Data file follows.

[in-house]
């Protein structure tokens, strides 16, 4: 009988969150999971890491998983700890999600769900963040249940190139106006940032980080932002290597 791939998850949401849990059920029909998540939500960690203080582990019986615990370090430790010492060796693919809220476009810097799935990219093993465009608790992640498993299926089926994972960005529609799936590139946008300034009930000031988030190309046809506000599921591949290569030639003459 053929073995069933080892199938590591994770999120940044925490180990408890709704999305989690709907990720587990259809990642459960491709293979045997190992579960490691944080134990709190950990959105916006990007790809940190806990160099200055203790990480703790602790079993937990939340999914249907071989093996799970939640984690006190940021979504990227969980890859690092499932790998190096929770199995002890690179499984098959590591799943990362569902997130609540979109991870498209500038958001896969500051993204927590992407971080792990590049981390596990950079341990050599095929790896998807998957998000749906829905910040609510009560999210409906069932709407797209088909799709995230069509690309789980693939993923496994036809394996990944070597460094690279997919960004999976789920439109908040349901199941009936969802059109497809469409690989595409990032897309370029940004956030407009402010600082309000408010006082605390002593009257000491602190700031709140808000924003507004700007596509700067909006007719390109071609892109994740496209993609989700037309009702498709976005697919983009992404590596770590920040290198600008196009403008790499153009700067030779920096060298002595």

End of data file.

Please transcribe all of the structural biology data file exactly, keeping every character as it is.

[in-house]
């Protein structure tokens, strides 16, 4: 009988969150999971890491998983700890999600769900963040249940190139106006940032980080932002290597 791939998850949401849990059920029909998540939500960690203080582990019986615990370090430790010492060796693919809220476009810097799935990219093993465009608790992640498993299926089926994972960005529609799936590139946008300034009930000031988030190309046809506000599921591949290569030639003459 053929073995069933080892199938590591994770999120940044925490180990408890709704999305989690709907990720587990259809990642459960491709293979045997190992579960490691944080134990709190950990959105916006990007790809940190806990160099200055203790990480703790602790079993937990939340999914249907071989093996799970939640984690006190940021979504990227969980890859690092499932790998190096929770199995002890690179499984098959590591799943990362569902997130609540979109991870498209500038958001896969500051993204927590992407971080792990590049981390596990950079341990050599095929790896998807998957998000749906829905910040609510009560999210409906069932709407797209088909799709995230069509690309789980693939993923496994036809394996990944070597460094690279997919960004999976789920439109908040349901199941009936969802059109497809469409690989595409990032897309370029940004956030407009402010600082309000408010006082605390002593009257000491602190700031709140808000924003507004700007596509700067909006007719390109071609892109994740496209993609989700037309009702498709976005697919983009992404590596770590920040290198600008196009403008790499153009700067030779920096060298002595």